Although, by local accounts, Mary Brooks was accidently not sentenced to solitary confinement, she is listed as having been sentenced to solitary confinement in the "Annual report of the inspectors of the State Prison of the State of Michigan ... By Michigan State Prison, 1862,"
So, Judge Pratt was evidently able to correct his ommision. Mary is the only female listed, and likely the first female ever confined at the Jackson prison since they built the women's ward in 1856. The solitary cells were added in 1857. Since Michigan abolished the death penalty in 1847, the harshest sentence was life in solitary confinement. Also, in the 1862 annual report, the inspectors related their opinion of solitary confinement:
In 1861, the law was modified so that the inspectors could, at their discrecion, release a prisoner from solitary confinement.
It appears that Mary was never actually put in solitary confinement, but assigned to work as a cook in the new women's prison. A prison officer related that they would not have executed the sentence, "that she was too good a woman for such a doom."
|Old Jackson State Prison |
Photo Credit: Jackson District Library
Mary's first "sweetheart," David Stewart, became a regular visitor to the prison. After several years, he became well known to the other prisoners and staff and became a "local tradition." David started a petition to secure a pardon, but that failed. Feeling hopeless and wishing for David's happiness, Mary implored him to marry another. Before 1860, David married Elizabeth, but continued to visit Mary, apparently with Elizabeth's blessing.
**Note: It seems that some journalists in the 1800's were just as prone to fact altering sensationalism as they are today! Ahh, the good old days! I'm assuming/hoping that the bottom line is true, otherwise, it would not have been a story. I've indicated the nonfactual parts with red text.
|The News, Providence R.I. September 21, 1899, pg 6|
David Stewart showed up at the secret inquisition, volunteering information that Mary stole his arsenic. He wasn't the only one, though. Apparently, Van Arman thought Mr. Mann's claim that she stole it from him was more credible. There is no indication that David actually testified. Also, Mary did not "Testify That She Poisoned Her Husband."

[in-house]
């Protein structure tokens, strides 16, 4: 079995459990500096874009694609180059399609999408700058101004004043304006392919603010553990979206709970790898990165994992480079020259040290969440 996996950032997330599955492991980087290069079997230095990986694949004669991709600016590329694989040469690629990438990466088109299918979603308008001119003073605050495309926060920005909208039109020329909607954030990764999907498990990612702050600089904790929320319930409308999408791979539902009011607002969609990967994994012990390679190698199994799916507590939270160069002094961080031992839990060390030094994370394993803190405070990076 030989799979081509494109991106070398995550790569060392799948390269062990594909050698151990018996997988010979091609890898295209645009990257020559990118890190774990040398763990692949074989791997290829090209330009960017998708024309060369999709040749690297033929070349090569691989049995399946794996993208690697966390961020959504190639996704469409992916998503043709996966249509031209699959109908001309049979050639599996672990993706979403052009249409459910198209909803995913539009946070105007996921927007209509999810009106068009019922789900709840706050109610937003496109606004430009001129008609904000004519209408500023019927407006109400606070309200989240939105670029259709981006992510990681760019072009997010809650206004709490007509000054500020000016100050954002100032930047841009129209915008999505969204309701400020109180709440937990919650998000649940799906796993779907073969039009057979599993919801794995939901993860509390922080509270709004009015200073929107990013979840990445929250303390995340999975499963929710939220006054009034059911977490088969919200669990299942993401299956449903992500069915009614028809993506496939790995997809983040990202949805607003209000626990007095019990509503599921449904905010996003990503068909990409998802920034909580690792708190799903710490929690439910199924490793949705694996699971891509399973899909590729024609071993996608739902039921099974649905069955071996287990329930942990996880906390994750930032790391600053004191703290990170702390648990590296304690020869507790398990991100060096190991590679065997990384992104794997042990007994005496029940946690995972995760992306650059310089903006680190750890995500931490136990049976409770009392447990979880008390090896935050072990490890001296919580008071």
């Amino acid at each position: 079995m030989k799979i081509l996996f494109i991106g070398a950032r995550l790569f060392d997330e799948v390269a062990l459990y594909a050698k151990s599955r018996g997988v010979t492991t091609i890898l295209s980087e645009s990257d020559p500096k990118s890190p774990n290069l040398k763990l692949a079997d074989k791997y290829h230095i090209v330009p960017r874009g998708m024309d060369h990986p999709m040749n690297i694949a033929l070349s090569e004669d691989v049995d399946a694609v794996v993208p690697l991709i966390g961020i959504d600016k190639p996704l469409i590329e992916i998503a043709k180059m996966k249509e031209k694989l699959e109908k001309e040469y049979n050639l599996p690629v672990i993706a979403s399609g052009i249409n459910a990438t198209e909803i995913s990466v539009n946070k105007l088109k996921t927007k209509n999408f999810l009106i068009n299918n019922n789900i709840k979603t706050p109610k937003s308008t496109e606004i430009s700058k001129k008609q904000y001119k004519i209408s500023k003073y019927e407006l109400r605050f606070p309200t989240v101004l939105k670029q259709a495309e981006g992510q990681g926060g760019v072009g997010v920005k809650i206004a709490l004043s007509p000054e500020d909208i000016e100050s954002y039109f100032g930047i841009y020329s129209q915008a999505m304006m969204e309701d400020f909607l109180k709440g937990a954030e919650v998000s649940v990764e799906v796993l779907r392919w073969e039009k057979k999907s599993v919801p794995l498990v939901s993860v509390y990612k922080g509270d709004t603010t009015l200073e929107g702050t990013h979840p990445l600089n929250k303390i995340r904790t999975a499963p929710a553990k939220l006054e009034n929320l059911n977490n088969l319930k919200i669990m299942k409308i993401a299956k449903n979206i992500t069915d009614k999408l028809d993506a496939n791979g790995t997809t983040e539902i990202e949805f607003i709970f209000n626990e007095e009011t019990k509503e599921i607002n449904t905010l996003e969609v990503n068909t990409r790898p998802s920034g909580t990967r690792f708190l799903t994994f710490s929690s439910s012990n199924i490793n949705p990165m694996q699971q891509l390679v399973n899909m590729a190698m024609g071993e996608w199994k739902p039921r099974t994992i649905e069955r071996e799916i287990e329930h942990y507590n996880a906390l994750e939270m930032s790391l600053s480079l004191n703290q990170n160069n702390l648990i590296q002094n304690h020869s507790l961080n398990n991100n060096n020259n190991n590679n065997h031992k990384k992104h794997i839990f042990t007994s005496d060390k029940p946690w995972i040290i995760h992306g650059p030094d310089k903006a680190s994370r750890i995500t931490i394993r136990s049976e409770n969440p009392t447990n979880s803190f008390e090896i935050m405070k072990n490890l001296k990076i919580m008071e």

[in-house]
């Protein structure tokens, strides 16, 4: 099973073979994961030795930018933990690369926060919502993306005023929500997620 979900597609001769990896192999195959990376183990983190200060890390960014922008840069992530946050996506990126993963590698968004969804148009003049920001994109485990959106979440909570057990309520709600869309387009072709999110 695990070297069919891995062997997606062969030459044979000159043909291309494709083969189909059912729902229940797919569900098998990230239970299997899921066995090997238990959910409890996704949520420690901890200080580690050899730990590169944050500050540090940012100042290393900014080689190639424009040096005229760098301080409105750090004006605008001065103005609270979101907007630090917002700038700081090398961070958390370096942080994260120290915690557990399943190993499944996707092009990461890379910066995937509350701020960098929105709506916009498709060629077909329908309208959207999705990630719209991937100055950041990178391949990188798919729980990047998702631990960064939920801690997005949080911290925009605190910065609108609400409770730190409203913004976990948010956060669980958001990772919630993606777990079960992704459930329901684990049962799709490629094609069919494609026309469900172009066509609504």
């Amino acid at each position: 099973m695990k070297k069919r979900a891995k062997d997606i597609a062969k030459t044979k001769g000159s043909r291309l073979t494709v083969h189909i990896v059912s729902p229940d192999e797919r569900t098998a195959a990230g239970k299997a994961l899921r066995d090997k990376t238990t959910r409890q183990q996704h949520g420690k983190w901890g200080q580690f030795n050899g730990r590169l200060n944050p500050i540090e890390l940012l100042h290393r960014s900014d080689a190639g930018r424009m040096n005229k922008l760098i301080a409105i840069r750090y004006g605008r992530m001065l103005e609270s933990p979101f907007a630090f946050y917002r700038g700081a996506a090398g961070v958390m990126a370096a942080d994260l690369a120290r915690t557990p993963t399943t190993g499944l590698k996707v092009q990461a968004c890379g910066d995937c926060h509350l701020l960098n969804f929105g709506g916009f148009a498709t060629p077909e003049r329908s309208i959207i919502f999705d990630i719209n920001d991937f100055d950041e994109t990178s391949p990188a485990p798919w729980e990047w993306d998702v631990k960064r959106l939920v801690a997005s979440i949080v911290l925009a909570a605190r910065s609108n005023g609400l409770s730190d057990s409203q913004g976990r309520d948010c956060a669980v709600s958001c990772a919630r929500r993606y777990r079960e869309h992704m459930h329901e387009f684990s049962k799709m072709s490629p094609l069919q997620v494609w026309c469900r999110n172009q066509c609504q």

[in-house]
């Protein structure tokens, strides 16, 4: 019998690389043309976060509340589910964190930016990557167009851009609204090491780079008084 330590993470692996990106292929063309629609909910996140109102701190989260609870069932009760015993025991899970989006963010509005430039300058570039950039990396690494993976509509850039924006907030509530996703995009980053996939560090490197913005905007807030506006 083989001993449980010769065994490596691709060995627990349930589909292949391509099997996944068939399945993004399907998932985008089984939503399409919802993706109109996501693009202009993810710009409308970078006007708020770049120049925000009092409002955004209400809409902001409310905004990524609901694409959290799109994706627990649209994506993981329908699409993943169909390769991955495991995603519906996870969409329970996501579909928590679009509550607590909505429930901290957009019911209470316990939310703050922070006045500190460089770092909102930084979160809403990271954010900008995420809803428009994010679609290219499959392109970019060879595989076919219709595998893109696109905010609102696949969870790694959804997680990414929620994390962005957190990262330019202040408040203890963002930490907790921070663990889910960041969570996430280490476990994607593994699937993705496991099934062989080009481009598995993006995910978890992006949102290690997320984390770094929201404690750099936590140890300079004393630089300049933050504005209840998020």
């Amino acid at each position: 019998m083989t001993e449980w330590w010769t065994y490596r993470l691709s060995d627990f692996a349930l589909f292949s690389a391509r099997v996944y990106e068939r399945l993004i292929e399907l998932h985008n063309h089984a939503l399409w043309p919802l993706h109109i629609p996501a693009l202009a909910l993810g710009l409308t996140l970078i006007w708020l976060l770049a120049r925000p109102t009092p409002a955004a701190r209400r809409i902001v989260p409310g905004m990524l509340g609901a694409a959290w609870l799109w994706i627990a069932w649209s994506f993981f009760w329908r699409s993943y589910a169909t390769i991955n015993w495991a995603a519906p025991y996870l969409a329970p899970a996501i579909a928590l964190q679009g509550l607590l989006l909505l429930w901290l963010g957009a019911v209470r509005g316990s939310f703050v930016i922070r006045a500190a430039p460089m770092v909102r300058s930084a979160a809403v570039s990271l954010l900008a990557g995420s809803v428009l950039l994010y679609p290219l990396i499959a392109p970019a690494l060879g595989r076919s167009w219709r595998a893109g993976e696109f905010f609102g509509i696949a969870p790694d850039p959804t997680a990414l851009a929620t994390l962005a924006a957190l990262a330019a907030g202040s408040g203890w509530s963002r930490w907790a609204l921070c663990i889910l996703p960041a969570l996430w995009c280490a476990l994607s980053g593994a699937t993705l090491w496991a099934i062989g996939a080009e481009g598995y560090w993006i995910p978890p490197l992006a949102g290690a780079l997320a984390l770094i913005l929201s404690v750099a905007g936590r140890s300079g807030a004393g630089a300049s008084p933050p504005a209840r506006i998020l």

Since the death sentence was abolished in Michigan some 9 years prior, the "SENTENCE OF DEATH PRONOUNCE" ... false.
Her sentence was never "Commuted to Life," but it certainly seems true that "Later Stewart Had a Change of Heart!"
she stood in the shadow of the gallows, dragged thither by him, her sweetheart, and accuser. Their hair is white now, and the evening promises fair.
They were sweethearts half a century ago. There is not much to tell about that part of it and if one of them had not been faithless there would be nothing at all to tell.
The faithless one was Mary Bradley --for that was her maiden name. In 1852, when she was 21 years old, her parents persuaded her to jilt David Stewart and marry a crabbed old farmer, whose broad acres made him worthy in their eyes.
Here too, the story might end like many another, if Simon Brooks had not died, and from poison. That was three years after his marriage, and all the countryside knew that Mary Brooks had not put an end to all fondness for her old sweetheart.
It was he who fastened the crime of murder upon her. Quite uninvited, he came forward at the inquest and denounced the woman he loved. Pointing his finger at her he exclaimed:
"She saw a bottle of arsenic in my room and asked me to give it to her. I refused. A little later I missed the bottle. Search the murdered man's house and you will find it!"
They searched, and the empty bottle was found.
(as Van Arman said after the trial in part one, they never proved that Mary even had arsenic, let alone stolen arsenic. I would take that to mean that an empty bottle was not found.)
Its effect was intensified by the extraordinary action of her advocate, the brilliant Van Arman, who closed his plea by swallowing two tablets of the same drug that Stewart's bottle had contained in order to convince the jury that it could not have caused to old farmer's death.
It was done without a moment's warning. The court was a tumult at once. Judge Pratt announced an adjournment and sent for doctors. Van Arnam folded his arms and waved aside those who proffered help.
He did not die, but the risk he had run was of no avail. Mary Brooks was convicted and sentenced to be hanged. Because of her sex the sentence was commuted to imprisonment for life, and she was sent to the new prison at Jackson, the first woman to be received there.
She was resigned, obedient, industrious. When she spoke it was to assert her innocence. The deputy warden of that day now the Hon. William L. Seaton, had a cell built apart for her accommodation since the plan of the prison included no provision for women.
She was not without friends, and --- marvelous to relate--- the staunchest of these was David Stewart.